Germany’s Social Democrats narrowly won Sunday’s national election, projected results showed, and claimed a “clear mandate” to lead a government for the first time since 2005 and to end 16 years of conservative-led rule under Angela Merkel.
The centre-left Social Democrats (SPD) were on track for 26.0 per cent of the vote, ahead of 24.5 per cent for Merkel’s CDU/CSU conservative bloc, projections for broadcaster ZDF showed, but both groups believed they could lead the next government.
With neither major bloc commanding a majority, and both reluctant to repeat their awkward “grand coalition” of the past four years, the most likely outcome is a three-way alliance led by either the Social Democrats or Merkel’s conservatives.
Agreeing a new coalition could take months, and will likely involve the smaller Greens and liberal Free Democrats (FDP).
“We are ahead in all the surveys now,” the Social Democrats’ chancellor candidate, Olaf Scholz, said in a round table discussion with other candidates after the vote.
The tight result, which saw the CDU/CSU slump to a post-war low for a federal election, means lengthy coalition talks will follow before a new government takes office, likely involving the Greens and the liberal Free Democrats (FDP).
“This is going to be a long election evening, that is certain,” the Social Democrats’ chancellor candidate, Olaf Scholz, told jubilant supporters.
“But it is also certain that many put their cross by the SPD because they want the next chancellor of Germany to be called Olaf Scholz,” he added.
SPD candidate for chancellor Olaf Scholz casts his vote in Potsdam, Berlin | AP
Scholz, 63, would become the fourth post-war SPD chancellor after Willy Brandt, Helmut Schmidt and Gerhard Schroeder. Finance minister in Merkel’s awkward ruling “grand coalition”, he is a former mayor of Hamburg, where Merkel and Schmidt were both born.
Scholz’s main rival, conservative chancellor candidate Armin Laschet, said the election was “a neck and neck” race and signalled the conservatives were not ready yet to concede.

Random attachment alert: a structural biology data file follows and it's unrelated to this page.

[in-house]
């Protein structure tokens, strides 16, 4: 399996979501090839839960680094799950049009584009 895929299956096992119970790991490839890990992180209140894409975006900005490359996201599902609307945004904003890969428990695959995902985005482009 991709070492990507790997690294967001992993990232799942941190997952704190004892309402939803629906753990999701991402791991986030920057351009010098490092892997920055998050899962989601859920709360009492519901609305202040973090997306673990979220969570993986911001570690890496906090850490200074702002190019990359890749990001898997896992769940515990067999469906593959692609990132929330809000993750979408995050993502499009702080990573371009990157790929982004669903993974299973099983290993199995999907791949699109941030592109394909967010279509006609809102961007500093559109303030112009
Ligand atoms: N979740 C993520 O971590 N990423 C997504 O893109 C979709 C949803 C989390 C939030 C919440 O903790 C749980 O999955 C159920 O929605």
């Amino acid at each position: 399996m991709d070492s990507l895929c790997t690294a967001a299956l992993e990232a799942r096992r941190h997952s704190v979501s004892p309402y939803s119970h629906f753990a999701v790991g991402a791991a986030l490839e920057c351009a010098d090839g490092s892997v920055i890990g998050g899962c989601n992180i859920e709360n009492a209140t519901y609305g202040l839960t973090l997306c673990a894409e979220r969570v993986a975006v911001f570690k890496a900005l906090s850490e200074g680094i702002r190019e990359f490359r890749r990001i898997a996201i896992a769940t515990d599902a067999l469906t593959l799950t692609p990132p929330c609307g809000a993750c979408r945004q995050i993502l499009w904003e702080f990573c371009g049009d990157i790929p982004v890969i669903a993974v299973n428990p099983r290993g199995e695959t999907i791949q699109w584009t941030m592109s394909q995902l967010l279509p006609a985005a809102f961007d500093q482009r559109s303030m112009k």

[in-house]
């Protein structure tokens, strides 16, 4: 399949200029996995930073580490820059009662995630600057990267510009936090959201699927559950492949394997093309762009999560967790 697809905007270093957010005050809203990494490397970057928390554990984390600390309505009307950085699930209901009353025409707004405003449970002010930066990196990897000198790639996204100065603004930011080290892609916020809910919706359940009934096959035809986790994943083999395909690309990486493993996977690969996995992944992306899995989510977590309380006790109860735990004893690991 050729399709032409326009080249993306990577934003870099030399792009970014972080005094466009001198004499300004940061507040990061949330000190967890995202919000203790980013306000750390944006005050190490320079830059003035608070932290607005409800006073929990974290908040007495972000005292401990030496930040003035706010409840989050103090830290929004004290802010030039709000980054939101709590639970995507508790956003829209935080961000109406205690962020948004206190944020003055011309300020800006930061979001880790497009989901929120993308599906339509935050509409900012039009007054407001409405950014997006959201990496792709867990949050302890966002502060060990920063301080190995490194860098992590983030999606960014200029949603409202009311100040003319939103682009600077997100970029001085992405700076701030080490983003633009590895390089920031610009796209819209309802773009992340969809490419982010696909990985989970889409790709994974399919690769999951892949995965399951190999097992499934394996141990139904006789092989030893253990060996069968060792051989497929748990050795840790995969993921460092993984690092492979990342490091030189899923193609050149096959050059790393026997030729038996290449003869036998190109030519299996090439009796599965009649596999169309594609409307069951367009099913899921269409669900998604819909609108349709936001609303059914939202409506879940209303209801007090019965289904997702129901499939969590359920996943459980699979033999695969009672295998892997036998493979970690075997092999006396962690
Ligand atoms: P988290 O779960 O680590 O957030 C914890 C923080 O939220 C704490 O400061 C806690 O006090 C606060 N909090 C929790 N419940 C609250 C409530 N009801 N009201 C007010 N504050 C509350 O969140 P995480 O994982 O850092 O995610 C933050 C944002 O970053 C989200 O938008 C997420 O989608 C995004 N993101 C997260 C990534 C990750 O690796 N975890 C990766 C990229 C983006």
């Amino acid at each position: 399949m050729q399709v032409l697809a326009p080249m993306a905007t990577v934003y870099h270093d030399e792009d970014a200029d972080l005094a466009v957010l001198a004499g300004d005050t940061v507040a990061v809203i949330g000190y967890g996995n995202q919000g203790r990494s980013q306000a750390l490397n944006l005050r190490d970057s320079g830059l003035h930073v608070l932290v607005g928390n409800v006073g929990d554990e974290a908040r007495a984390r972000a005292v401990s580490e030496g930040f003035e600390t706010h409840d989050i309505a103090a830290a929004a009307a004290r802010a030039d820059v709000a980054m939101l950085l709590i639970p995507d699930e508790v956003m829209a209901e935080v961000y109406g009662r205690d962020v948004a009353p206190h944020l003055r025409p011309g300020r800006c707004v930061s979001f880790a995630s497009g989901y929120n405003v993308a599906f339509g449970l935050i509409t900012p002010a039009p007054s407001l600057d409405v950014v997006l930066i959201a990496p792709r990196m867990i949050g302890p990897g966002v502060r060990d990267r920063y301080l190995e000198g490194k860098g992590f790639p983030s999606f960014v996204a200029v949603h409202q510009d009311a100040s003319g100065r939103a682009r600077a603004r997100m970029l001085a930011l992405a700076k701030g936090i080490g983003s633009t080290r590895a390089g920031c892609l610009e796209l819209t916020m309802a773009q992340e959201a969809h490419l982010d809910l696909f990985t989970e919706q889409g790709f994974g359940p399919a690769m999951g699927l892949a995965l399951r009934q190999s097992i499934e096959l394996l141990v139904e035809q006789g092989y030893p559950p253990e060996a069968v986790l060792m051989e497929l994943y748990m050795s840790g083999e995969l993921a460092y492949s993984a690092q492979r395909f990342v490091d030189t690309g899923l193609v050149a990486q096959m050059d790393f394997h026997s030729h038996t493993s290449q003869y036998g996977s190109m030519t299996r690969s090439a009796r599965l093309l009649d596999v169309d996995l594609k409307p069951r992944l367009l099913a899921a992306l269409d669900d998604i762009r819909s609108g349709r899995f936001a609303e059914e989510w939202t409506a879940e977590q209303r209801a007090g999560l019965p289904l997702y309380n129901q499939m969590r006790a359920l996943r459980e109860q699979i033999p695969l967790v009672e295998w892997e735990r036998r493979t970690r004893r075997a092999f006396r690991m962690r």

“We have no clear final result, no certain numbers… We will do everything to form a conservative-led government, because Germany needs a future-oriented coalition that modernises our country,” Laschet, 60, told subdued supporters.
CDU’s candidate for Chancellor, Armin Laschet, casts vote in Aachen | AP
Attention will now shift to informal discussions followed by more formal coalition negotiations, which could take months, leaving Merkel in charge in a caretaker role.
“This will be all about striking deals among multiple players, and several options seem possible,” said Carsten Nickel at Teneo, a political risk consultancy. “The talks could take some time.”
Merkel plans to step down after the election, making the vote an era-changing event to set the future course of Europe’s largest economy.
She has stood large on the European stage almost since taking office in 2005 – when George W. Bush was U.S. president, Jacques Chirac in the Elysee Palace in Paris and Tony Blair British prime minister.
“This has been a once-in-generation election,” said senior Greens lawmaker Katrin Goering-Eckardt.
After a domestic-focused election campaign, Berlin’s allies in Europe and beyond may have to wait for months before they can see whether the new German government is ready to engage on foreign issues to the extent they would like.
Green Party’s candidate for Chancellor, Annalena Baerbock, with party co-leader Robert Habeck in Berlin | AP
A row between Washington and Paris over a deal for Australia to buy U.S. instead of French submarines has put Germany in an awkward spot between allies, but also gives Berlin the chance to help heal relations and rethink their common stance on China.
On economic policy, French President Emmanuel Macron is eager to forge a common European fiscal policy, which the Greens support but the CDU/CSU and FDP reject. The Greens also want “a massive expansion offensive for renewables”.
Whatever coalition formation ends up in power, Germany’s friends can at least take heart from an election campaign in which moderate centrism prevailed, and the populism that has taken hold in other European countries failed to break through.
The projected results for ARD showed the far-right Alternative for Germany (AfD) on track for 10.9%, worse than four years ago when they stormed into the national parliament with 12.6% of the vote, and all mainstream groupings have ruled out a coalition with the party.
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